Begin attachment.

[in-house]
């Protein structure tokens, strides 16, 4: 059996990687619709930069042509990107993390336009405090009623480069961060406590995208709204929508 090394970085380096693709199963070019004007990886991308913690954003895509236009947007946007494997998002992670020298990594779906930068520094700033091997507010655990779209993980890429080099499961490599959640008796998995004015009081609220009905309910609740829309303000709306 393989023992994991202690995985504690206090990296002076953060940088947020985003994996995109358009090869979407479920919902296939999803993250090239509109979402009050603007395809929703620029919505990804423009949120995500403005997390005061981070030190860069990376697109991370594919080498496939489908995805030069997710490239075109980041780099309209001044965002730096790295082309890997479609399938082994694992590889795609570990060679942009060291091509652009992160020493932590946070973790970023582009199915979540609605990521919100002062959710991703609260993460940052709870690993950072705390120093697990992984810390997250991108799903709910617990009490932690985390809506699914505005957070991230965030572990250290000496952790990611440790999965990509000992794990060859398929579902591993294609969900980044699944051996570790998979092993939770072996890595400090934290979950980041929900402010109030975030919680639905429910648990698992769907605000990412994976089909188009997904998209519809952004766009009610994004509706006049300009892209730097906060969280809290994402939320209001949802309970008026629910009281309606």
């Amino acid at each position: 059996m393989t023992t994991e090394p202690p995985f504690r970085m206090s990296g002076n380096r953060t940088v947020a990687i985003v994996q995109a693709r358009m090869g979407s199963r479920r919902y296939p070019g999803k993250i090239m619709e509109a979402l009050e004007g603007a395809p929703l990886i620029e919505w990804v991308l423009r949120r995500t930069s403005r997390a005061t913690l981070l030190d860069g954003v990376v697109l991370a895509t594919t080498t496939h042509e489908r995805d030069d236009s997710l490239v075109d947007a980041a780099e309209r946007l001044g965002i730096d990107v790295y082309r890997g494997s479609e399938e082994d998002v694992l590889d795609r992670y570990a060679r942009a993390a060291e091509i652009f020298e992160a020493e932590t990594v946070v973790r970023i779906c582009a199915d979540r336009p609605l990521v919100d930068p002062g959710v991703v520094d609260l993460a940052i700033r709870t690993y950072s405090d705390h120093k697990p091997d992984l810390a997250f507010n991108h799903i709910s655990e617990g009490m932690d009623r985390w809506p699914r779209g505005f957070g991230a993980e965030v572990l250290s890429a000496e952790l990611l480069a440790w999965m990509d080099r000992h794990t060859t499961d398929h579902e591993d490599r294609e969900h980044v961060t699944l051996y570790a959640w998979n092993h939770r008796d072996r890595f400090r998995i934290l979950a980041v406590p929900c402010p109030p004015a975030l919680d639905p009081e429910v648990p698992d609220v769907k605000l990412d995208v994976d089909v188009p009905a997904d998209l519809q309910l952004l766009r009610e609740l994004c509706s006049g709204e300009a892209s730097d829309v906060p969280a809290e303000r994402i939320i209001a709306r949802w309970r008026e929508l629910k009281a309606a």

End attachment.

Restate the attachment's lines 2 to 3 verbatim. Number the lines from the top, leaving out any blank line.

């Protein structure tokens, strides 16, 4: 059996990687619709930069042509990107993390336009405090009623480069961060406590995208709204929508 090394970085380096693709199963070019004007990886991308913690954003895509236009947007946007494997998002992670020298990594779906930068520094700033091997507010655990779209993980890429080099499961490599959640008796998995004015009081609220009905309910609740829309303000709306 393989023992994991202690995985504690206090990296002076953060940088947020985003994996995109358009090869979407479920919902296939999803993250090239509109979402009050603007395809929703620029919505990804423009949120995500403005997390005061981070030190860069990376697109991370594919080498496939489908995805030069997710490239075109980041780099309209001044965002730096790295082309890997479609399938082994694992590889795609570990060679942009060291091509652009992160020493932590946070973790970023582009199915979540609605990521919100002062959710991703609260993460940052709870690993950072705390120093697990992984810390997250991108799903709910617990009490932690985390809506699914505005957070991230965030572990250290000496952790990611440790999965990509000992794990060859398929579902591993294609969900980044699944051996570790998979092993939770072996890595400090934290979950980041929900402010109030975030919680639905429910648990698992769907605000990412994976089909188009997904998209519809952004766009009610994004509706006049300009892209730097906060969280809290994402939320209001949802309970008026629910009281309606």
């Amino acid at each position: 059996m393989t023992t994991e090394p202690p995985f504690r970085m206090s990296g002076n380096r953060t940088v947020a990687i985003v994996q995109a693709r358009m090869g979407s199963r479920r919902y296939p070019g999803k993250i090239m619709e509109a979402l009050e004007g603007a395809p929703l990886i620029e919505w990804v991308l423009r949120r995500t930069s403005r997390a005061t913690l981070l030190d860069g954003v990376v697109l991370a895509t594919t080498t496939h042509e489908r995805d030069d236009s997710l490239v075109d947007a980041a780099e309209r946007l001044g965002i730096d990107v790295y082309r890997g494997s479609e399938e082994d998002v694992l590889d795609r992670y570990a060679r942009a993390a060291e091509i652009f020298e992160a020493e932590t990594v946070v973790r970023i779906c582009a199915d979540r336009p609605l990521v919100d930068p002062g959710v991703v520094d609260l993460a940052i700033r709870t690993y950072s405090d705390h120093k697990p091997d992984l810390a997250f507010n991108h799903i709910s655990e617990g009490m932690d009623r985390w809506p699914r779209g505005f957070g991230a993980e965030v572990l250290s890429a000496e952790l990611l480069a440790w999965m990509d080099r000992h794990t060859t499961d398929h579902e591993d490599r294609e969900h980044v961060t699944l051996y570790a959640w998979n092993h939770r008796d072996r890595f400090r998995i934290l979950a980041v406590p929900c402010p109030p004015a975030l919680d639905p009081e429910v648990p698992d609220v769907k605000l990412d995208v994976d089909v188009p009905a997904d998209l519809q309910l952004l766009r009610e609740l994004c509706s006049g709204e300009a892209s730097d829309v906060p969280a809290e303000r994402i939320i209001a709306r949802w309970r008026e929508l629910k009281a309606a």